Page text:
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Web usability - the first 10 years

By Richard Whitehand, June 2003

1993 saw the beginning of the World Wide Web from an end-user perspective. During the second half of that year the total number of web servers passed 200. Whilst web sites were very limited both in size and functionality by today's standards, by December several mainstream US and UK newspapers had picked up on the new phenomenon.

It took just one year, and by late 1994 the first web site usability tests were being performed. One of those working with web usability relatively early was the now internationally acclaimed 'web guru' - Jakob Nielsen. In December 1994 Jakob usability-tested the web sites of Hewlett-Packard, IBM, Microsoft, Sun Microsystems and Time Warner. He concluded that the demands on ease of use of web interfaces were greater than that of traditional user interfaces, and with many sites to choose from, users would have less patience with them.

By 1995 the importance of web usability was beginning to be seen - usability professionals, whilst still working mainly with 'traditional' user interfaces, began to turn their attention to the web. In Europe, Sweden quickly came to the forefront in web development and stayed there for several years (one example being Internet banking, where many would still argue that Swedish banks are well ahead of those in many other European countries).

In 1996 international corporations were launching country-specific web sites and we helped organisations such as Microsoft with usability input prior to release of their Scandinavian sites. Financial institutions began to see the huge potential of the Internet - unfortunately getting into many financial web sites was a major obstacle for much of the general public, usually due to the overly-technical security solutions. Usability tests we conducted of one early Internetbank prototype revealed that 90-95% of customers would require significant assistance from the 'helpdesk' in order to get as far as seeing their account balance for the first time!

Side note: Our findings and reflections from our first year of consultancy work with web usability were published in a journal article entitled "WWW: Quality, usability & ergonomics" (Robbin Battison & Richard Whitehand, Arbete människa miljö 3-1996, a Nordic ergonomics journal).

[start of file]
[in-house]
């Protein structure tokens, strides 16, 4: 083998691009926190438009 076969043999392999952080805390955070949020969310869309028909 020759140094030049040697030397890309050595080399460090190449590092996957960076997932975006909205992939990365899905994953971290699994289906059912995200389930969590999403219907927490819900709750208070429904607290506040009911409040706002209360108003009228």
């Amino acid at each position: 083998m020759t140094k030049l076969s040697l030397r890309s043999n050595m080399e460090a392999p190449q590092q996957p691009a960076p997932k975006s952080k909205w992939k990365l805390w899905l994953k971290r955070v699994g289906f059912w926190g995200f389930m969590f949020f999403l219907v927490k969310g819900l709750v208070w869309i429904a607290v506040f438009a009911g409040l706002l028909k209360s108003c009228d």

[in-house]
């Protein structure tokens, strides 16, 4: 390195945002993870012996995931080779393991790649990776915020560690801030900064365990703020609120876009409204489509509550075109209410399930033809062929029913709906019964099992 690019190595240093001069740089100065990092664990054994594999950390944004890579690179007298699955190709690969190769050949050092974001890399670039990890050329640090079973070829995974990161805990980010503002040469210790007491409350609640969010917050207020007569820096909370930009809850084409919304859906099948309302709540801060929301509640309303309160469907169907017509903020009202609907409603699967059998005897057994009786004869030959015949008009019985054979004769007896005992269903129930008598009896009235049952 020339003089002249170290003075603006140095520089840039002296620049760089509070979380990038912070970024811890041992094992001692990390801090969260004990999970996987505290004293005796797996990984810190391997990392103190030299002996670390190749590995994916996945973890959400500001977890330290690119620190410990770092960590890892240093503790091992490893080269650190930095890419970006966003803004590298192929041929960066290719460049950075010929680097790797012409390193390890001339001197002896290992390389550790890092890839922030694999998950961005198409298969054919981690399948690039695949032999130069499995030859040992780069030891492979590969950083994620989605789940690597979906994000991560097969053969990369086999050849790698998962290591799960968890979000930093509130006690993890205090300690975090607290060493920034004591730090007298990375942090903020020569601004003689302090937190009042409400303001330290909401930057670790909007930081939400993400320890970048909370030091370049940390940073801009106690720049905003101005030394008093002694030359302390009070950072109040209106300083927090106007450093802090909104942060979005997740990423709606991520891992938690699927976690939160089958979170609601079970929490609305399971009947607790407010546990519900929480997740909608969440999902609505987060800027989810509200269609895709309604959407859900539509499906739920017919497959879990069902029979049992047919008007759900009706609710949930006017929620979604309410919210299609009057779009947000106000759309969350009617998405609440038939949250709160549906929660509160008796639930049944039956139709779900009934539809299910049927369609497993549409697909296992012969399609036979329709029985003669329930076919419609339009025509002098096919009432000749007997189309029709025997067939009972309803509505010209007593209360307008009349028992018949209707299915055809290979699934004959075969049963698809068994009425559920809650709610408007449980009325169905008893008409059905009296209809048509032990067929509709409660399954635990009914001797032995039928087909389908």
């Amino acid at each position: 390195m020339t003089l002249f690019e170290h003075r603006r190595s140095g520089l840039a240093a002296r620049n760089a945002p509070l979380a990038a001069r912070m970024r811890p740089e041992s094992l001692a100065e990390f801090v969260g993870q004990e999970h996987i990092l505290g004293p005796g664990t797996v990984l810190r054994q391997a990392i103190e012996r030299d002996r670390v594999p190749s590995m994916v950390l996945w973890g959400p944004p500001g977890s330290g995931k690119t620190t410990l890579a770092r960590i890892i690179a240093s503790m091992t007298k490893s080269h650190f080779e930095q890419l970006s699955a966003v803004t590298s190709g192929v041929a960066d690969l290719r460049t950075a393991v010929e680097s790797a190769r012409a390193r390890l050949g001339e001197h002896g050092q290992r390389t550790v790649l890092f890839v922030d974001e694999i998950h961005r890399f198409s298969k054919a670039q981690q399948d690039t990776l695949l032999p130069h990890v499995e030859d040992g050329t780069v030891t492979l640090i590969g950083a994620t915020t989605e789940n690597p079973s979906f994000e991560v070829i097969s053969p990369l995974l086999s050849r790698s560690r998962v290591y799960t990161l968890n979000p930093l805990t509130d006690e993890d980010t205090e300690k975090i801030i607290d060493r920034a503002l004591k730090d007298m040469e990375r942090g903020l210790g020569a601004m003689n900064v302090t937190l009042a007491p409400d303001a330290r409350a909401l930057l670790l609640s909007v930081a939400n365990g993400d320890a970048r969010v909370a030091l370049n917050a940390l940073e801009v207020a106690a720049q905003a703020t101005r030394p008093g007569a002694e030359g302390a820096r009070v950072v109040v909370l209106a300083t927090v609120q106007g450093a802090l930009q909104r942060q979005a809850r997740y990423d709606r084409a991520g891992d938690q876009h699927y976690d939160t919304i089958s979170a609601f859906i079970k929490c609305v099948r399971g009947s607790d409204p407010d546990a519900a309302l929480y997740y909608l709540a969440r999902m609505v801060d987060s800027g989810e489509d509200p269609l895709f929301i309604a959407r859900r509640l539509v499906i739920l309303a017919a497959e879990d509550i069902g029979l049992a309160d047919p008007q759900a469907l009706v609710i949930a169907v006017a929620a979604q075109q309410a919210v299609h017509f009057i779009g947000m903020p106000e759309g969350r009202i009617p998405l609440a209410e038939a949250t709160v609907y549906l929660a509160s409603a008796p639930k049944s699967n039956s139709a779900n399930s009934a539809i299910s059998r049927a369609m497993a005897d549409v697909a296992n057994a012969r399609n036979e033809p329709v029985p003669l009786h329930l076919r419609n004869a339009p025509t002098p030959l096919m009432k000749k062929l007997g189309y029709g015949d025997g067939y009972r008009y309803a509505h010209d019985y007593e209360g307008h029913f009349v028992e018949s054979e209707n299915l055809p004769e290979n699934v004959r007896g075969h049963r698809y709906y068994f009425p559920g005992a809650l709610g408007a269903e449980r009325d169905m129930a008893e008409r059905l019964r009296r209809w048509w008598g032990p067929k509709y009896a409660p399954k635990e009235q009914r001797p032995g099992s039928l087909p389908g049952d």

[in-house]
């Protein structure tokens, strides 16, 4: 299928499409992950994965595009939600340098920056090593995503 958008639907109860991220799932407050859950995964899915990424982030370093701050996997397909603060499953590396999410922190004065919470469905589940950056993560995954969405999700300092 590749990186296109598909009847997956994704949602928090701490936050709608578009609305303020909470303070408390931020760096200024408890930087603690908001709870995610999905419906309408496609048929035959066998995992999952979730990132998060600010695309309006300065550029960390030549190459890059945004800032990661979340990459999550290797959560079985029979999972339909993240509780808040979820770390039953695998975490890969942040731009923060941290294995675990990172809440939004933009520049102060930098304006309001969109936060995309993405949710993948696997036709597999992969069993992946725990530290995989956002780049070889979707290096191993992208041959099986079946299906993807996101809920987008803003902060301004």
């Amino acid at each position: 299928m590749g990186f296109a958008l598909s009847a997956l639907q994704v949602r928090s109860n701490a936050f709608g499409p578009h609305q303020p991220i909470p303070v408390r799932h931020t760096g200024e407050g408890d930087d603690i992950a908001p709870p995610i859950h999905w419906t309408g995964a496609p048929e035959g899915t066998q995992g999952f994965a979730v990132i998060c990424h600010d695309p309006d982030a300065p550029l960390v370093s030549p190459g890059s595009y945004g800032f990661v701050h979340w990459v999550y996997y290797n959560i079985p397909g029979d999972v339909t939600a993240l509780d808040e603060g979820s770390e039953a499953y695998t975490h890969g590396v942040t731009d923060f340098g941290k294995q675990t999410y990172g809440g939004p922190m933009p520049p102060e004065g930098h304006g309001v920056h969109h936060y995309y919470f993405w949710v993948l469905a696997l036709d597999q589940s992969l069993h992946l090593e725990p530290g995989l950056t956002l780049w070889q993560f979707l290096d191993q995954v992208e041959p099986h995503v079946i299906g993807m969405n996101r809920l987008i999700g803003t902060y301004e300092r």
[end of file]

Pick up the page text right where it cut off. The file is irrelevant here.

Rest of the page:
By 1997 many organisations were seeing the need to gather user feedback regarding their web sites, though most resorted to online questionnaires and few were collecting objective data. However, by this stage we had conducted dozens of usability studies and were seeing a trend in basic usability issues that remained surprisingly constant over the following years - some typical examples:

  • Usability problem: Difficult to navigate - users can't find information
    Typical reason: Poor terminology, poor navigation design and organisation
    Typical excuse: Our internal organisation is this way, users must learn!
  • Usability problem: Users get confused, don't understand whats happening
    Typical reason: Interaction doesn't match user expectations, poor feedback
    Typical excuse: Stupid users - the helpdesk will sort them out!
  • Usability problem:Text is off-putting and difficult to scan through
    Typical reason: Poor text formatting (e.g. long unformatted paragraphs)
    Typical excuse: We've taken the text from our printed material
  • Some things have changed, albeit with little affect on the end result:

    Usability problem: Users can't read the text
    Typical reason 1997: Poor contrast (e.g. black text on dark red background)
    Typical reason 2003: Text too small
    Excuse 1997: We must use the corporate colours!
    Excuse 2003: We need to fit more on the screen!

1998 saw growing excitement around the potential of Intranets and many organisations had begun projects to move their internal administrative systems into web-based interfaces. The foreseen advantage was often cited as "it will make them much simpler - users just need to click on things!". Sadly, the fact that "clicking on things" was about the only thing standard web interfaces could do was overlooked, and initial attempts at moving complex applications to the web resulted in incredibly slow and cumbersome user interfaces.

1999 and the onset of the new millennium saw a trend towards the merger of web-based and 'traditional' software interfaces. Not only were software applications 'borrowing' ideas from the web, but the better web-based applications were also beginning to follow the interface design guidelines of software applications.

During 2000 most Internet companies more or less reached their peak in terms of size. Larger companies had by this stage taken on usability specialists, and several had usability/UI groups. However, success was very mixed - our evaluations revealed that the same company could produce different web sites with wildly varying usability. This can be explained in part by the rapid rate of growth and mergers of such companies - the understanding of the importance of usability and user-centred design varied greatly from one group to another.

2001-2003 - Reality check for the web?
With the decline and fall of many 'internet agencies', much of the hype surrounding the web also subdued. Greater emphasis has begun to be placed on designing web sites to meet business and user needs, rather than to provide all the latest functions regardless of how (or if) they might be used.

Awareness of the importance of good usability is now relatively widespread. The problem, however, is that knowledge concerning how to reach good usability - through user-centred design - is still relatively poor (see our "Lack of customer focus in e-commerce" editorial).

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